That is just short of the 10,000 police said they were hoping for when they launched the amnesty in February, and considerably less than the 15,000 weapons that were handed in during the police’s last weapons amnesty in 2013.
But Tommy Fernsand, a police commissioner in Gothenburg, told Swedish Radio that he was nonetheless pleased with the result.
“It’s gratifying to see weapons like this disappear from the street,” he said. “We're just as surprised every time. We think it's going to come to an end sometime, and every time it's just getting more and more.”
In Gothenberg, police received 1840 illegal weapons, and 2.1 tonnes of ammunition.
In past amnesty’s around half of the weapons handed in have been hunting weapons, 30 percent have been hand guns and 20 percent automatic weapons. They were all later destroyed.
Kjell Borgström, from the police in Halland, told Swedish broadcaster SVT that the amount of weapons being handed in was declining.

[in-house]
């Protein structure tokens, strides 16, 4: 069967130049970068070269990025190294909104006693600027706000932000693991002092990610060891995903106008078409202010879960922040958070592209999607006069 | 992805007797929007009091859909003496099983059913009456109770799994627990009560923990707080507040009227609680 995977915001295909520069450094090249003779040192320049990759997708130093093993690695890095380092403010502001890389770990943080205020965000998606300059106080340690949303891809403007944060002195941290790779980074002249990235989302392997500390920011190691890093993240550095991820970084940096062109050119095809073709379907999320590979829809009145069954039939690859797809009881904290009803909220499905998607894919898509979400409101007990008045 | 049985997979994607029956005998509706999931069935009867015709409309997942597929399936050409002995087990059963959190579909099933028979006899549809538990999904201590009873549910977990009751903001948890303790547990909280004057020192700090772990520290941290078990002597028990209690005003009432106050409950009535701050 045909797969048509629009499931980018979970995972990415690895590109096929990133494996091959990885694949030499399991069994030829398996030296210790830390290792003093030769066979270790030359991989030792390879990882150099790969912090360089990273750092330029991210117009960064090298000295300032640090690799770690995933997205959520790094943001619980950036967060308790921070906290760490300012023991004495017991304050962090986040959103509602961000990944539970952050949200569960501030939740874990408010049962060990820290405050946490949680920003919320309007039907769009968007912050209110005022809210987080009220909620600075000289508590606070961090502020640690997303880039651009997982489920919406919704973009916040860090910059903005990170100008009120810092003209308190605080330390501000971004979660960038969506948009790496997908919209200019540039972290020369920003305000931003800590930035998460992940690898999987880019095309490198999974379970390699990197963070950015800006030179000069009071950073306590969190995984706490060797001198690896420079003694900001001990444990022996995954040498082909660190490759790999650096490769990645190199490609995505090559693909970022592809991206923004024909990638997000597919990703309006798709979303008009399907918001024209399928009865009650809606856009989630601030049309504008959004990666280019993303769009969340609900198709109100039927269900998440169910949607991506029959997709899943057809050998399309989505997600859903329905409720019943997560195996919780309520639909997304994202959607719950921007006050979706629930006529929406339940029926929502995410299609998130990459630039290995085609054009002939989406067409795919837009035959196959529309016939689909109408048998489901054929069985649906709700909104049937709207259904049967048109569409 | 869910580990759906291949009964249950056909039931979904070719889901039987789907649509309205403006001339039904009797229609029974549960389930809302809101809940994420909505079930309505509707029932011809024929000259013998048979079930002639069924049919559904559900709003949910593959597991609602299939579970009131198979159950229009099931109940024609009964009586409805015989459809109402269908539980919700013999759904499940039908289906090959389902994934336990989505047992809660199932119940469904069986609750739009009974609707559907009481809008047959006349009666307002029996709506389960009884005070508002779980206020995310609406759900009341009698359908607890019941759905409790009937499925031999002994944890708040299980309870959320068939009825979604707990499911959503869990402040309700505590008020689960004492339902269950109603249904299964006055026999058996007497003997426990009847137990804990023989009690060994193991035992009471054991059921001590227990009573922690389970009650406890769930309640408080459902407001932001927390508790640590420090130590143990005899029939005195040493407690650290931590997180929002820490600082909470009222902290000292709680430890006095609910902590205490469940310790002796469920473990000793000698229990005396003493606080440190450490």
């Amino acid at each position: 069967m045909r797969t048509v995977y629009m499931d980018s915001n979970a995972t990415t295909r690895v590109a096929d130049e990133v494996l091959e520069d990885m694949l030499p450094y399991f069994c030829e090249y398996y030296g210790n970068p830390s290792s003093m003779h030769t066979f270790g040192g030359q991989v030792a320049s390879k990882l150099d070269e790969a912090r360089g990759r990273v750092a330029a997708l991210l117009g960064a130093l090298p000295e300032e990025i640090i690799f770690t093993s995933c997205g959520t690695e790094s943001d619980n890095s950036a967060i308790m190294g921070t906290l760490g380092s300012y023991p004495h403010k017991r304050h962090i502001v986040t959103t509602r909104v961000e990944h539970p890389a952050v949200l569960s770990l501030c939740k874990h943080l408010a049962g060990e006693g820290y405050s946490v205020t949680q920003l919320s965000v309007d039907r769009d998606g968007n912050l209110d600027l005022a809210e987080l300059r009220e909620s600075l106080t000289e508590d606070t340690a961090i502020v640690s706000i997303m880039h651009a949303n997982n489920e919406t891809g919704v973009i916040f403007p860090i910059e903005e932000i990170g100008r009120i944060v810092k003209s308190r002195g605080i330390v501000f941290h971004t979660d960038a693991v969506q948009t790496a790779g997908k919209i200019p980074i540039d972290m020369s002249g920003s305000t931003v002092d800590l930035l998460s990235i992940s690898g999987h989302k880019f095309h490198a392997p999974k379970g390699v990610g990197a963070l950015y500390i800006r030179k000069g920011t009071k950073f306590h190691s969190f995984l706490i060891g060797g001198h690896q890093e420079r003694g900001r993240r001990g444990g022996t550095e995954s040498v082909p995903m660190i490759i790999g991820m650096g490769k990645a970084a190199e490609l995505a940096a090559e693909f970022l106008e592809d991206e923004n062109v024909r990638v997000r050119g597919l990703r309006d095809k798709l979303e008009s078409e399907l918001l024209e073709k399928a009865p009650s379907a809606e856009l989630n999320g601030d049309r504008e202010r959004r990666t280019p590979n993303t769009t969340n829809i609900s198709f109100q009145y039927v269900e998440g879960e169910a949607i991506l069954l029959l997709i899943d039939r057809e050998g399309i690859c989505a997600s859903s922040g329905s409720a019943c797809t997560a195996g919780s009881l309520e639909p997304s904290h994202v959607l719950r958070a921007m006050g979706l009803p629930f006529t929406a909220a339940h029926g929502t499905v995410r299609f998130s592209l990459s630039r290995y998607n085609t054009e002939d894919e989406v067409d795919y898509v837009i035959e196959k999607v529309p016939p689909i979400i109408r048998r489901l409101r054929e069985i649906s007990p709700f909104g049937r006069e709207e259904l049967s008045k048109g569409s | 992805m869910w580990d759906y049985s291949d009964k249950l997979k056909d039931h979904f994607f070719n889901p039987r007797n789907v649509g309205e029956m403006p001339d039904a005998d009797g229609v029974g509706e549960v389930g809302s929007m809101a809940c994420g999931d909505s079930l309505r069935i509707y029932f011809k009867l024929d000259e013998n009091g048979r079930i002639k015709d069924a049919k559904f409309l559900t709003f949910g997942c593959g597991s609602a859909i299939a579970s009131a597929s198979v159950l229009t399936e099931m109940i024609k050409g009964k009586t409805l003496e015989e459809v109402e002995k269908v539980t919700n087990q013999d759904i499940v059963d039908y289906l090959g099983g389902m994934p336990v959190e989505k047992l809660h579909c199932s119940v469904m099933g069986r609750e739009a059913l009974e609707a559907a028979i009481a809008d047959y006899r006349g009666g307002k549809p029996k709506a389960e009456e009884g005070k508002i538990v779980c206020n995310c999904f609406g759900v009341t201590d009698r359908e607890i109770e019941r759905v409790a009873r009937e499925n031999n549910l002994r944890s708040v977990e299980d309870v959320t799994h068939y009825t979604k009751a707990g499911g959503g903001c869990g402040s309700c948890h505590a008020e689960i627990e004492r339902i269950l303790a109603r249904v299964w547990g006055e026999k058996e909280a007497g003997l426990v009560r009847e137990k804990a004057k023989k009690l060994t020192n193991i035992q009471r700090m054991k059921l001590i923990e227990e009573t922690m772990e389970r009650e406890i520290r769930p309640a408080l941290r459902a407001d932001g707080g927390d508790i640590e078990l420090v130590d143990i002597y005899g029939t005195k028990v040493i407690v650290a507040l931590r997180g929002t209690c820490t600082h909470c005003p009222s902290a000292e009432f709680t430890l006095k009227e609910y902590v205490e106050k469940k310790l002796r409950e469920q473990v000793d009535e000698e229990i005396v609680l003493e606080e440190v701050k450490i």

“People have left in a whole load of weapons in previous amnesties and now they’re starting to run out,” he said.
He said that a lot of the weapons handed in were old 100-year-old rifles.
“It's mostly scrap weapons. People may have had an unlicensed rifle that has been stored under the bed.”
He said he thought very few of the weapons left in during the amnesties came from criminals.
“It’s not that likely that criminals would hand in the tools of their trade,” he said. “It’s pretty naive to believe that.”
When an amnesty was held in 2007, 13,000 firearms and 14 tonnes of ammunition were left at police stations around the country, and when one was held in 1993, 17,000 firearms and 15 tonnes of ammunition were handed in.
The Swedish government has also proposed a further amnesty between October 2018 and January 2019 for grenades, in an effort to get the explosives off Sweden's streets following an increase in illegal use of them since 2015.